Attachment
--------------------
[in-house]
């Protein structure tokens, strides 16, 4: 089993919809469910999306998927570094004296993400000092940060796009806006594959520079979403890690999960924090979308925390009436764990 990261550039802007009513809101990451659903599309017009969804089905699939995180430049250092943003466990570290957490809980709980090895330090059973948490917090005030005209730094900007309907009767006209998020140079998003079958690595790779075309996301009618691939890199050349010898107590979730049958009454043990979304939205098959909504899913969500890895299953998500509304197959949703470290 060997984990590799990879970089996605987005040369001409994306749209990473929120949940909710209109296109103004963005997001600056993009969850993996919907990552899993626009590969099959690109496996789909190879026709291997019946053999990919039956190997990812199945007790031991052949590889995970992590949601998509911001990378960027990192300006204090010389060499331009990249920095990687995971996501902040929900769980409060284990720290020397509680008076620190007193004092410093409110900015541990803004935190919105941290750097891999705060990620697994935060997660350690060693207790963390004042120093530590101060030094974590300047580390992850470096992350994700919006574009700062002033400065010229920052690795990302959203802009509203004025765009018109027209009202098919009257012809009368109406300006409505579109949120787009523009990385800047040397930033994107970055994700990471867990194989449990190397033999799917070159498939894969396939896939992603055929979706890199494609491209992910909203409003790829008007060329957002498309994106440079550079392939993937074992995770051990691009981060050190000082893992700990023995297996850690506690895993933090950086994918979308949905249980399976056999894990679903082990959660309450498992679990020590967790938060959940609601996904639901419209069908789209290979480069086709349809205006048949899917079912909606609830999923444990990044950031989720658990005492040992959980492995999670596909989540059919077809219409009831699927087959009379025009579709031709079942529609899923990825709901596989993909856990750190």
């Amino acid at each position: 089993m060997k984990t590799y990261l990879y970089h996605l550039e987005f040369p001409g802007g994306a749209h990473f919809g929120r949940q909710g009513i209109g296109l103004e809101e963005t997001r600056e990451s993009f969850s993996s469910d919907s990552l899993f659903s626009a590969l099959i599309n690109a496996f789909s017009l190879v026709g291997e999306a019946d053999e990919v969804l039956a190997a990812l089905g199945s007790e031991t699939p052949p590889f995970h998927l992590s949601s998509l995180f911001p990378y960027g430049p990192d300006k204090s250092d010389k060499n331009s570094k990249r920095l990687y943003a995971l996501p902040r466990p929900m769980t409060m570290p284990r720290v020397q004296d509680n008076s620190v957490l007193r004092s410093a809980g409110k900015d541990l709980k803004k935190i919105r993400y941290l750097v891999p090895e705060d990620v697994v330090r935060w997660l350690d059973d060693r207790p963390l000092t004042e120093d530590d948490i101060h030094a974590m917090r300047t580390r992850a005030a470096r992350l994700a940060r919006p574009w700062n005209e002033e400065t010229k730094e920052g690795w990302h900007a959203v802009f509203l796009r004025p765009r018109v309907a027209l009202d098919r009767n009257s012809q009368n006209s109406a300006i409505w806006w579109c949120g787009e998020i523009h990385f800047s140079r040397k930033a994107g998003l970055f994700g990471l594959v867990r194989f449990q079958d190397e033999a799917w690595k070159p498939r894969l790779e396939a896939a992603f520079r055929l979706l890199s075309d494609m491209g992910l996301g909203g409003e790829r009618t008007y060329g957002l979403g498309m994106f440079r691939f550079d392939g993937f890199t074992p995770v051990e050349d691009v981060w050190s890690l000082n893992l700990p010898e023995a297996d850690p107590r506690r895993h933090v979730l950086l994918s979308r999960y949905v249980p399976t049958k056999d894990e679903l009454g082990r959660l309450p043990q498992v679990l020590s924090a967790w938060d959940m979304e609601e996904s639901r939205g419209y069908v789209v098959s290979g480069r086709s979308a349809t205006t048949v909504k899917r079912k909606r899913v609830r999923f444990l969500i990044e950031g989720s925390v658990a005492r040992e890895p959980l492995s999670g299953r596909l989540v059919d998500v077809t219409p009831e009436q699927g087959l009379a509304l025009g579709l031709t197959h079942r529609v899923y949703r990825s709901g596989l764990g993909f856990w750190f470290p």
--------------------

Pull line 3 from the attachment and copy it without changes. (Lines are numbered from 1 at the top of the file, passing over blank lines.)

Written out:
């Amino acid at each position: 089993m060997k984990t590799y990261l990879y970089h996605l550039e987005f040369p001409g802007g994306a749209h990473f919809g929120r949940q909710g009513i209109g296109l103004e809101e963005t997001r600056e990451s993009f969850s993996s469910d919907s990552l899993f659903s626009a590969l099959i599309n690109a496996f789909s017009l190879v026709g291997e999306a019946d053999e990919v969804l039956a190997a990812l089905g199945s007790e031991t699939p052949p590889f995970h998927l992590s949601s998509l995180f911001p990378y960027g430049p990192d300006k204090s250092d010389k060499n331009s570094k990249r920095l990687y943003a995971l996501p902040r466990p929900m769980t409060m570290p284990r720290v020397q004296d509680n008076s620190v957490l007193r004092s410093a809980g409110k900015d541990l709980k803004k935190i919105r993400y941290l750097v891999p090895e705060d990620v697994v330090r935060w997660l350690d059973d060693r207790p963390l000092t004042e120093d530590d948490i101060h030094a974590m917090r300047t580390r992850a005030a470096r992350l994700a940060r919006p574009w700062n005209e002033e400065t010229k730094e920052g690795w990302h900007a959203v802009f509203l796009r004025p765009r018109v309907a027209l009202d098919r009767n009257s012809q009368n006209s109406a300006i409505w806006w579109c949120g787009e998020i523009h990385f800047s140079r040397k930033a994107g998003l970055f994700g990471l594959v867990r194989f449990q079958d190397e033999a799917w690595k070159p498939r894969l790779e396939a896939a992603f520079r055929l979706l890199s075309d494609m491209g992910l996301g909203g409003e790829r009618t008007y060329g957002l979403g498309m994106f440079r691939f550079d392939g993937f890199t074992p995770v051990e050349d691009v981060w050190s890690l000082n893992l700990p010898e023995a297996d850690p107590r506690r895993h933090v979730l950086l994918s979308r999960y949905v249980p399976t049958k056999d894990e679903l009454g082990r959660l309450p043990q498992v679990l020590s924090a967790w938060d959940m979304e609601e996904s639901r939205g419209y069908v789209v098959s290979g480069r086709s979308a349809t205006t048949v909504k899917r079912k909606r899913v609830r999923f444990l969500i990044e950031g989720s925390v658990a005492r040992e890895p959980l492995s999670g299953r596909l989540v059919d998500v077809t219409p009831e009436q699927g087959l009379a509304l025009g579709l031709t197959h079942r529609v899923y949703r990825s709901g596989l764990g993909f856990w750190f470290p």